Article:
Location Technologies Show A Path To Improved Customer Experiences

Tony Costa

Location technologies used to be thought of as the domain of maps and navigation, but no more. Today, location is a critical enabler embedded in a growing number of app categories ranging from social networking to shopping to app discovery. Further, companies in retail, hospitality, transportation, healthcare, and other industries that have a strong emphasis on physical infrastructure are increasingly turning to location technologies as a means for improving their customer experiences. These companies are using location to: 

  • Personalize service. eBay Now is making product delivery more personal by delivering products to customer wherever they are -- not a street address, but literally where they are. So the next time you're camped out at Starbucks or the park and need something in about an hour, eBay  Now will bring it to you. In this case, eBay Now personalizes the experience by making the customer the destination, not an address.
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Want To See Forrester At SXSW? Vote Now!

Kerry Bodine

Each year, SXSW crowdsources part of its programming. For 2014, eight Forrester analysts have proposed presentations based on our current and upcoming research. If you’d like to see any of these presentations at SXSW, we’d love your vote. It’s easy: After a quick sign up, just follow the links below and give these sessions a thumbs up. Voting ends this Friday, September 6 at 11:59 PM CT. Thanks for your support, and we hope to see you in Austin!

Branded Customer Experience: The Path To Profits: Kerry Bodine

Wearables: The New Marketers' Challenge: Sarah Rotman Epps (panelist)

The Mobile Mind Shift: Josh Bernoff, Julie Ask

Context: Rescuing Us From Privacy's Dark Age: Fatemeh Khatibloo

Digital Disruption Will Make Everyone A Developer: James McQuivey

You Don’t Know Jack: Personalization & Big Data: Cory Munchbach

‘Paid, Owned, Earned’ Is Dead. What's Next?: Nate Elliott

From Every Screen to No-Screen: Next Gen Responsive: Sarah Rotman Epps (panelist)

The Magic Behind A Well Designed Mobile Experience

John Dalton

Recently I witnessed a bit of design magic.

I was reviewing some research with a customer experience colleague who suddenly realized that he’d left some notes on his laptop, which was tethered to his desk. Knowing that he just started using Evernote, I suggested he sign into his account on his iPhone (which never leaves his side) and get his notes there.

Voilà. 

For seasoned Evernote users there’s nothing magical about this. But for my coworker, something significant happened. Though young enough to be considered a digital native, he’s also worked long enough to associate productivity tools with desktops and laptops, client-side apps like Lotus Notes and Microsoft Office. His work life has been so deeply informed by PC-based tools that even though he knew, rationally, that he didn’t have to run back to his laptop to consult his notes, his habits told him otherwise. Only when he logged in via his iPhone and experienced what a cloud based note-taking app could do for him did his ideas about work begin to swerve a little. You could see it in his smile. That’s good design – it makes life a little better, opens up possibilities, adds a little gusto.

My colleague Tony Costa has been writing about these “post PC” experiences, and he’ll be speaking about this topic at both our Los Angeles and London CX Forums. He describes these emerging interactions as:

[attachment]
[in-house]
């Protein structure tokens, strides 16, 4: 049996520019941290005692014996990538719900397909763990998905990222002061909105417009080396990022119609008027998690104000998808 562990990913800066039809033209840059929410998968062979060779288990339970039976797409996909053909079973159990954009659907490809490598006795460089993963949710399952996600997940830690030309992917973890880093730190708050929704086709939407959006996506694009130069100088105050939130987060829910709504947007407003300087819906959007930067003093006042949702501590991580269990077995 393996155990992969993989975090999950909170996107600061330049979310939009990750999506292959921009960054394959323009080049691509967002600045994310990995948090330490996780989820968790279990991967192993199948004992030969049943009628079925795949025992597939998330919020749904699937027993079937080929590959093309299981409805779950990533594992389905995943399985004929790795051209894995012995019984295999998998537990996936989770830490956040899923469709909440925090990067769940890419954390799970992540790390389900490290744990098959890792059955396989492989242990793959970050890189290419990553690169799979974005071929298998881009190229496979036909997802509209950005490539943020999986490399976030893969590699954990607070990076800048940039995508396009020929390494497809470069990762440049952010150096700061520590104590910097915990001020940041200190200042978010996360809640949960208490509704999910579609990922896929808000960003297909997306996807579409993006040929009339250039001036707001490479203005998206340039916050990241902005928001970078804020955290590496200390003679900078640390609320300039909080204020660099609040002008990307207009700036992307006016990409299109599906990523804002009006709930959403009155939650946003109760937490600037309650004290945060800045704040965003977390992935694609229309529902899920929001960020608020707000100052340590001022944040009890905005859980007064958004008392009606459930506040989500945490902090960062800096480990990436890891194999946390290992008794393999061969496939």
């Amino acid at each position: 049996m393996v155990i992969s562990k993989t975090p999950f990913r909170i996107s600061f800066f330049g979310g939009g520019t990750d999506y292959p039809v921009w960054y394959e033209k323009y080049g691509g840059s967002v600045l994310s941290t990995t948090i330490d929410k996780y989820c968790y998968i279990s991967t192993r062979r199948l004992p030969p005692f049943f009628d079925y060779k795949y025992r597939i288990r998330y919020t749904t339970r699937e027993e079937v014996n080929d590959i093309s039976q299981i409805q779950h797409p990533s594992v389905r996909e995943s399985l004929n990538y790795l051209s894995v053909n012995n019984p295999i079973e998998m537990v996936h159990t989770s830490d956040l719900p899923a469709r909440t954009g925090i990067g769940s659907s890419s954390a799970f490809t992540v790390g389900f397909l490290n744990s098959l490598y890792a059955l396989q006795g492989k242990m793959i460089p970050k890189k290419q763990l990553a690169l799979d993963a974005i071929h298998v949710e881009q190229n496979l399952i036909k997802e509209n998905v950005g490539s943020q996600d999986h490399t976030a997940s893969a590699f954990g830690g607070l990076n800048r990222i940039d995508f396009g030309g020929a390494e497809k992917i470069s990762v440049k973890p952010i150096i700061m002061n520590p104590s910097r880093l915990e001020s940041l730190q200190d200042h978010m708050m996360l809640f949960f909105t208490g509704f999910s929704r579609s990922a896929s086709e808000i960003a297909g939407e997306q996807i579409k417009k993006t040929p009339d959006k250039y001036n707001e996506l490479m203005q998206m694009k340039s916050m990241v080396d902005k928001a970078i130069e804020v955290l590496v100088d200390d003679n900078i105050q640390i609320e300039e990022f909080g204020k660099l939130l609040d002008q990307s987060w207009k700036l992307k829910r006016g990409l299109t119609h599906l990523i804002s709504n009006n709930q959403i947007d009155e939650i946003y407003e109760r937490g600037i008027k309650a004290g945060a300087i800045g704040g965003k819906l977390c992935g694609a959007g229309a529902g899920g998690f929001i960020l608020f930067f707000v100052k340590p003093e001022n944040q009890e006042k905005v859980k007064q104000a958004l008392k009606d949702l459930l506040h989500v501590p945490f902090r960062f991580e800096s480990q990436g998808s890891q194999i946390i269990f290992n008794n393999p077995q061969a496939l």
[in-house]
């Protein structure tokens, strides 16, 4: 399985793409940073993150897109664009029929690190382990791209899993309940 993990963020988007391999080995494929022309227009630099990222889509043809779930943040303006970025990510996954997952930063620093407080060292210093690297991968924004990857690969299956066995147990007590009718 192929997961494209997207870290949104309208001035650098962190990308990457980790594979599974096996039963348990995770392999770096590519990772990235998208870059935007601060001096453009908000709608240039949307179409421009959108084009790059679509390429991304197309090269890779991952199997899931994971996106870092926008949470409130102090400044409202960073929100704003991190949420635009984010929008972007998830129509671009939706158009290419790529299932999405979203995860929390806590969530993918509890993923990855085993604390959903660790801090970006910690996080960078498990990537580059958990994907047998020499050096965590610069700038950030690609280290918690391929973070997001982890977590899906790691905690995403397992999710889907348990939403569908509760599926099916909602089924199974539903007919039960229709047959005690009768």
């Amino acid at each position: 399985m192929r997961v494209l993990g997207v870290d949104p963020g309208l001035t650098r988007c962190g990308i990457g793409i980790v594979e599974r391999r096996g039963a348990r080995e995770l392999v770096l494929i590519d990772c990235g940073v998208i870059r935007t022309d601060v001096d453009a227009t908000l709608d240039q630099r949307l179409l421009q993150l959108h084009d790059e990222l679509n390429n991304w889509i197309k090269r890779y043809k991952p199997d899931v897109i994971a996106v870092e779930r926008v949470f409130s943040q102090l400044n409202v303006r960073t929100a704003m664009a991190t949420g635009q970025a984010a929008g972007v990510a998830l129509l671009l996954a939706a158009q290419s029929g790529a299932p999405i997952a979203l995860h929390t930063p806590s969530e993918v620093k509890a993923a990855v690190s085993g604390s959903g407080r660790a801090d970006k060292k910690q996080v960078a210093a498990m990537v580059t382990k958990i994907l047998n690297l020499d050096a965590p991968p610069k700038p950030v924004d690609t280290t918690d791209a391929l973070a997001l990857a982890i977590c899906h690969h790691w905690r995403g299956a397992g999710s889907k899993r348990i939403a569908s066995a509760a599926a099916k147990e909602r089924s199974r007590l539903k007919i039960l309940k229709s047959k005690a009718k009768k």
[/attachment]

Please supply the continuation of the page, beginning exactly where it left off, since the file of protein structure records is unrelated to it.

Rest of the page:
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The Perils Of Free

Maxie Schmidt-Subramanian

With fall coming up, I was reminiscing about my summer. And funnily enough, one of the lower moments had to do with free ice cream. Whole Foods had advertised an “Ice Cream Social” on a Saturday in July — free ice cream from 2 to 5pm. By the time my husband and I managed to squeeze my 8-week-old daughter and one set of grandparents into our car and drive there, it was 4:30pm. But that was still before 5pm, right? Yeah. Unfortunately, when we entered the store, there were no signs of an ice cream social anywhere. Turns out, the store had run out of ice cream earlier. What a bummer! Now all of us had to trudge back into the car without having eaten the ice cream we were all much looking forward to.

Now you might say “stop whining” since the ice cream was free. But here is the thing: Even though we certainly had no right to expect anything in the first place, Whole Foods changed the game by promising something. We were upset because Whole Foods didn’t deliver on its promise. And you know what? Only a few weeks later, it happened all over again! Whole Foods hosted an event in which people could bring back their used toothbrushes and get new ones. Guess what? When we got there, they only had toothbrushes for left-handed people left. Given that left-handed people only represent about 10% of the world’s population that was very disappointing and started to feel like a marketing gimmick.

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Harness Interest In Employee Engagement To Improve Customer Experience

Sam Stern
Earlier this summer, Gallup published their 2013 State of the American Workplace report. That report showed that higher levels of employee engagement correlate with better customer outcomes like improved satisfaction scores and loyalty. But it also found that rates of employee engagement in the US working population remain stubbornly low: Fully 70% of US workers report that they’re either not engaged with their jobs, or actively disengaged
 
In my new report, Sharpen Customer Experience Focus With Employee Engagement, I show how companies can improve employee engagement in ways that also deliver better customer experiences. I found that companies who are succeeding follow a few crucial practices: 
  • Create employee engagement roadmaps. Customer experience leaders should start by assessing the level of employee engagement at their firms today. With this data in hand, CX pros can perform gap analyses to identify areas for improvement. 
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7 Ways to Engage Third-Party Providers For A Unified Customer Experience

Paul Hagen

Firms must actively engage external vendors and third-party partners to deliver a unified customer experience (CX). Why? Because partners across the supply chain influence the quality of customer interactions. Sometimes these partners are the face of your company on the front lines in the form of agents, dealerships, value-added-resellers (VARS), distributors, and outsourced call center reps or technicians. Alternatively, they might act behind-the-scenes in the case of suppliers, outsourced credit or risk services, or billing and invoicing vendors. These 3rd parties are a critical component of what Forrester calls the customer experience ecosystem:  the complex, interdependent set of relationships and interactions between customers, employees, and partners that determine the quality of every customer experience.